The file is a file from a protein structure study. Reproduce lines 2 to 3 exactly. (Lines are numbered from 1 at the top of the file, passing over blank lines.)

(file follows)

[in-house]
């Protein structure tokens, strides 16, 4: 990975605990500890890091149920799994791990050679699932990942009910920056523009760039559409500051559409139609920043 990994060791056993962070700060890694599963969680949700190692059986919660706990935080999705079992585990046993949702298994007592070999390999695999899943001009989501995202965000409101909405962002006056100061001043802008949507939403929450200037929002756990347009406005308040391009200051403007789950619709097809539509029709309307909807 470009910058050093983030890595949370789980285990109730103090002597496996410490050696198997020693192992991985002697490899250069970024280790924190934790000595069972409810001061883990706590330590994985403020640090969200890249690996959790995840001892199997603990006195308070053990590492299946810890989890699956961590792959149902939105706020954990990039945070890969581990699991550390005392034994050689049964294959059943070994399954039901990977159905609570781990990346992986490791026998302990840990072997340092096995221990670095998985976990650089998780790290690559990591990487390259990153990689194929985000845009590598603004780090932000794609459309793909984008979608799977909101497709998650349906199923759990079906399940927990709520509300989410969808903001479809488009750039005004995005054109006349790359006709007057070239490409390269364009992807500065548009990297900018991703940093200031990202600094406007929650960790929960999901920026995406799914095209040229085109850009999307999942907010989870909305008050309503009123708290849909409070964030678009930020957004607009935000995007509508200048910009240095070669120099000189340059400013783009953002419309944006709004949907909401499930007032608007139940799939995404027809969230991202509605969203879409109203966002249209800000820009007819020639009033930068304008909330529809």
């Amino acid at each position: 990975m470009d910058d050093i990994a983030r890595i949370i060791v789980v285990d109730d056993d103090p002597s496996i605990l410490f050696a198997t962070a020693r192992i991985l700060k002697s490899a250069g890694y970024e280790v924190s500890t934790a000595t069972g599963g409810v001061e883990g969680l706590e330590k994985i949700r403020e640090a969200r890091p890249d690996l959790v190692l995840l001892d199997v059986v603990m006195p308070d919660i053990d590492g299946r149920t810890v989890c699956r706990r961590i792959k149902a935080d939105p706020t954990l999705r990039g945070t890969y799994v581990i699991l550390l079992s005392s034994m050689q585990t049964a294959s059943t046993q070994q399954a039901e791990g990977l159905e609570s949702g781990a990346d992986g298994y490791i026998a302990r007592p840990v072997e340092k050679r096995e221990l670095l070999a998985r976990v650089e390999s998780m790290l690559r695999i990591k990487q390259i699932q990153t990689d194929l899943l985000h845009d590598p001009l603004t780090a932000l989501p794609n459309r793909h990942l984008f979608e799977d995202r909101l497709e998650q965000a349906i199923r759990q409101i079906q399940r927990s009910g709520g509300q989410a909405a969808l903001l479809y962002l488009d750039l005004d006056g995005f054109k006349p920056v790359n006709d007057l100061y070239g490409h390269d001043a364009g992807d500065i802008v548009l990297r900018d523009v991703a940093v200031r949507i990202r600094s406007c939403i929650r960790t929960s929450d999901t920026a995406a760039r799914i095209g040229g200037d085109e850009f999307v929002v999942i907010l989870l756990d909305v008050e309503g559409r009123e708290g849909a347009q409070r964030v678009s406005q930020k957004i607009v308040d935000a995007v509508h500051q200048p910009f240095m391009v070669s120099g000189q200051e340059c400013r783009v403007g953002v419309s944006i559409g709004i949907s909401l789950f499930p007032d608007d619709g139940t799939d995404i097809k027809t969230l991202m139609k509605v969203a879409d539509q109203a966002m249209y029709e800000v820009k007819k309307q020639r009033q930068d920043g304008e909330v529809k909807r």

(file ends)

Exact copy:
């Protein structure tokens, strides 16, 4: 990975605990500890890091149920799994791990050679699932990942009910920056523009760039559409500051559409139609920043 990994060791056993962070700060890694599963969680949700190692059986919660706990935080999705079992585990046993949702298994007592070999390999695999899943001009989501995202965000409101909405962002006056100061001043802008949507939403929450200037929002756990347009406005308040391009200051403007789950619709097809539509029709309307909807 470009910058050093983030890595949370789980285990109730103090002597496996410490050696198997020693192992991985002697490899250069970024280790924190934790000595069972409810001061883990706590330590994985403020640090969200890249690996959790995840001892199997603990006195308070053990590492299946810890989890699956961590792959149902939105706020954990990039945070890969581990699991550390005392034994050689049964294959059943070994399954039901990977159905609570781990990346992986490791026998302990840990072997340092096995221990670095998985976990650089998780790290690559990591990487390259990153990689194929985000845009590598603004780090932000794609459309793909984008979608799977909101497709998650349906199923759990079906399940927990709520509300989410969808903001479809488009750039005004995005054109006349790359006709007057070239490409390269364009992807500065548009990297900018991703940093200031990202600094406007929650960790929960999901920026995406799914095209040229085109850009999307999942907010989870909305008050309503009123708290849909409070964030678009930020957004607009935000995007509508200048910009240095070669120099000189340059400013783009953002419309944006709004949907909401499930007032608007139940799939995404027809969230991202509605969203879409109203966002249209800000820009007819020639009033930068304008909330529809």
């Amino acid at each position: 990975m470009d910058d050093i990994a983030r890595i949370i060791v789980v285990d109730d056993d103090p002597s496996i605990l410490f050696a198997t962070a020693r192992i991985l700060k002697s490899a250069g890694y970024e280790v924190s500890t934790a000595t069972g599963g409810v001061e883990g969680l706590e330590k994985i949700r403020e640090a969200r890091p890249d690996l959790v190692l995840l001892d199997v059986v603990m006195p308070d919660i053990d590492g299946r149920t810890v989890c699956r706990r961590i792959k149902a935080d939105p706020t954990l999705r990039g945070t890969y799994v581990i699991l550390l079992s005392s034994m050689q585990t049964a294959s059943t046993q070994q399954a039901e791990g990977l159905e609570s949702g781990a990346d992986g298994y490791i026998a302990r007592p840990v072997e340092k050679r096995e221990l670095l070999a998985r976990v650089e390999s998780m790290l690559r695999i990591k990487q390259i699932q990153t990689d194929l899943l985000h845009d590598p001009l603004t780090a932000l989501p794609n459309r793909h990942l984008f979608e799977d995202r909101l497709e998650q965000a349906i199923r759990q409101i079906q399940r927990s009910g709520g509300q989410a909405a969808l903001l479809y962002l488009d750039l005004d006056g995005f054109k006349p920056v790359n006709d007057l100061y070239g490409h390269d001043a364009g992807d500065i802008v548009l990297r900018d523009v991703a940093v200031r949507i990202r600094s406007c939403i929650r960790t929960s929450d999901t920026a995406a760039r799914i095209g040229g200037d085109e850009f999307v929002v999942i907010l989870l756990d909305v008050e309503g559409r009123e708290g849909a347009q409070r964030v678009s406005q930020k957004i607009v308040d935000a995007v509508h500051q200048p910009f240095m391009v070669s120099g000189q200051e340059c400013r783009v403007g953002v419309s944006i559409g709004i949907s909401l789950f499930p007032d608007d619709g139940t799939d995404i097809k027809t969230l991202m139609k509605v969203a879409d539509q109203a966002m249209y029709e800000v820009k007819k309307q020639r009033q930068d920043g304008e909330v529809k909807r």